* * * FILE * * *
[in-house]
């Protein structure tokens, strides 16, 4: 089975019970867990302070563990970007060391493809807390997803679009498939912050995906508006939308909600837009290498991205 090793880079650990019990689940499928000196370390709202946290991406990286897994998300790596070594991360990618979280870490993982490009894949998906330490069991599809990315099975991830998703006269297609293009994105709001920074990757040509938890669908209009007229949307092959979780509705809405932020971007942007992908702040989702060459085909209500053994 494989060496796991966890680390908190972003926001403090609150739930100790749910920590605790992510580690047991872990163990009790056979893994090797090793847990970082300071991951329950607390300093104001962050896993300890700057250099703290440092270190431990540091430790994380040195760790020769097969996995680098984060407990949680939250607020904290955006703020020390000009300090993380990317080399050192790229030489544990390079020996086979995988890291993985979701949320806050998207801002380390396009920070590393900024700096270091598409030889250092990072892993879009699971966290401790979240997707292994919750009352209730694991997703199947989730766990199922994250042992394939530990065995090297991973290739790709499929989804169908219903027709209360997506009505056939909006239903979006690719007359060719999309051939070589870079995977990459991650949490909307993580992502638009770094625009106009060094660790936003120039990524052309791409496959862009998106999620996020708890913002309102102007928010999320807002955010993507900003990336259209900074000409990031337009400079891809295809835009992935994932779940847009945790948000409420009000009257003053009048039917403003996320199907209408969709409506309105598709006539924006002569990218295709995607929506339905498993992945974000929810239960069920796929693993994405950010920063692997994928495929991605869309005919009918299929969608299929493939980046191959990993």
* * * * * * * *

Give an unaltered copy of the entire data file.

[in-house]
């Protein structure tokens, strides 16, 4: 089975019970867990302070563990970007060391493809807390997803679009498939912050995906508006939308909600837009290498991205 090793880079650990019990689940499928000196370390709202946290991406990286897994998300790596070594991360990618979280870490993982490009894949998906330490069991599809990315099975991830998703006269297609293009994105709001920074990757040509938890669908209009007229949307092959979780509705809405932020971007942007992908702040989702060459085909209500053994 494989060496796991966890680390908190972003926001403090609150739930100790749910920590605790992510580690047991872990163990009790056979893994090797090793847990970082300071991951329950607390300093104001962050896993300890700057250099703290440092270190431990540091430790994380040195760790020769097969996995680098984060407990949680939250607020904290955006703020020390000009300090993380990317080399050192790229030489544990390079020996086979995988890291993985979701949320806050998207801002380390396009920070590393900024700096270091598409030889250092990072892993879009699971966290401790979240997707292994919750009352209730694991997703199947989730766990199922994250042992394939530990065995090297991973290739790709499929989804169908219903027709209360997506009505056939909006239903979006690719007359060719999309051939070589870079995977990459991650949490909307993580992502638009770094625009106009060094660790936003120039990524052309791409496959862009998106999620996020708890913002309102102007928010999320807002955010993507900003990336259209900074000409990031337009400079891809295809835009992935994932779940847009945790948000409420009000009257003053009048039917403003996320199907209408969709409506309105598709006539924006002569990218295709995607929506339905498993992945974000929810239960069920796929693993994405950010920063692997994928495929991605869309005919009918299929969608299929493939980046191959990993």